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EU Recommits Support for the Use of Intellectual Property Rights in the Caribbean


BRIDGETOWN, Barbados (CMC) – The European Union Intellectual Property Office (EUIPO) says it is increasing its support to the Caribbean Forum (CARIFORUM) Intellectual Property Rights and Innovation (CarIPI) project.

CarIPI will increase its budget from Euro 3.28 million to four million (US$4.23 million to US$5.16 million) to further aid regional enterprises in increasing their innovation and competitiveness.

The European Union Intellectual Property Office (EUIPO) has agreed to add Euro 750,000 to the project, with the aim of stepping-up efforts to strengthen the intellectual property (IP) rights environment in the Caribbean.

“With the addition of more funds to the CARIPI project we can carry out more activities that support innovation, economic diversification and private sector development all essential in assisting the Caribbean nations to navigate the challenges of the COVID-19 pandemic and pave the way to economic recovery,” said the Ambassador to the Delegation of The European Union to Barbados, the Eastern Caribbean States, OECS and Caricom/CARIFORUM, Malgorzata Wasilewska.

CarIPI’s project manager, Alexandra Mayr said “we would like to reach out to more firms in the region, and help them to use intellectual property rights to generate more value from their products and services”.

The EU said intellectual property and innovation are critical components in fostering trade and investment as well as stimulating innovation and competitiveness in the private sector.

It said local enterprises, who trade their products across borders within the Caribbean and beyond, increasingly face the reality of unauthorised use of their reputation and brand image.

“Their design or technology may be copied and pirated and counterfeit versions of their products sold to consumers. There is a global increase in the proliferation of pirated and counterfeited products, even within the critical pharmaceutical and health-related product markets.”

According to a statement issued here, an exporter, whose brand name is already being used and protected by another entity in major export markets, can be forced to undertake a costly rebranding exercise to maintain market presence in the region. Therefore, it is critical for exporters to understand the importance of intellectual property (IP) protection and the role IP plays in international trade.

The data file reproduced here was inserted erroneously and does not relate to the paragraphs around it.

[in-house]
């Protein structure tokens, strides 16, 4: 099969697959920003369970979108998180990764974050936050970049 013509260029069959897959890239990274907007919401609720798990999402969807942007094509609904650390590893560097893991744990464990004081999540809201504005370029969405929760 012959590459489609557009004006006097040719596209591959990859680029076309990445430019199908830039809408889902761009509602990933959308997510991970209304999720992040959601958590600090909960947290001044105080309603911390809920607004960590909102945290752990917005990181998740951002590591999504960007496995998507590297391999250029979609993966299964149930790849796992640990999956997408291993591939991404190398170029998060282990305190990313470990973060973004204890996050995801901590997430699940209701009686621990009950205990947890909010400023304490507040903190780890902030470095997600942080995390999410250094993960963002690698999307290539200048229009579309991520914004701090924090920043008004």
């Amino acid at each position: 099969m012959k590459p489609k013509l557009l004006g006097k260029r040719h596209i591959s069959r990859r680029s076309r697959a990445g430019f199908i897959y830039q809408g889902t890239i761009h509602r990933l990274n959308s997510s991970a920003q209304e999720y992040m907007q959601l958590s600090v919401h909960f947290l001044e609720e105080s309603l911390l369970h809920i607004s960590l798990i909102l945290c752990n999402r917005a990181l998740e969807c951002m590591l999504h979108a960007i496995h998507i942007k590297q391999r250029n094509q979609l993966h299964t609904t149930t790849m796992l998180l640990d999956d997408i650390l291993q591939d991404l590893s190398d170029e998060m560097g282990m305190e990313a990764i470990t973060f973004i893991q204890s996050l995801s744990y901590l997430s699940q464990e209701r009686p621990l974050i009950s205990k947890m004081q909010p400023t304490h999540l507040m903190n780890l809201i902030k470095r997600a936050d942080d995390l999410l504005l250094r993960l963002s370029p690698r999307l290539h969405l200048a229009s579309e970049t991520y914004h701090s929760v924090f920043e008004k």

“Added to this, the current global COVID-19 pandemic has resulted in the rise in online trade, and the growth in the use of online business platforms. As a result, more companies, including micro-enterprises, are now thinking about protecting their innovation and creativity around their products and brands.”

Since its launch in November 2019, the CarIPI project has worked towards creating a strong enabling environment for IP creation, protection, administration, and enforcement. It also focuses on boosting the participation of CARIFORUM countries in the world economy and stimulate innovation and competitiveness of the private sector.

The CarIPI project is successfully advising the private sector in the Caribbean working directly with producers of origin-linked products (OLPs) such as rum, spices on how to use the Intellectual Property system to boost exports in international markets, and protect their brands.

Resources such as webinars training and mentorship programmes for OLPs using geographical indications will be launched this summer.

“We want regional entrepreneurs to know: your products or services have uniqueness and value that can be recognised nationally and internationally. It is important to wrap it in the protection of some form of intellectual property and be able to develop a strong market position as you trade individually or as a group,” said the Barbados-based CarIPI Activity Leader and IPR expert Dr. Wendy Hollingsworth.

The CarIPI project also includes training all stakeholder groups in the public and private in IP and Innovation solutions, providing support on legal reform processes for IP, supporting states in setting up or improving their current IP administration practice, and supporting businesses in their IP strategies through a mentorship programme, among others.


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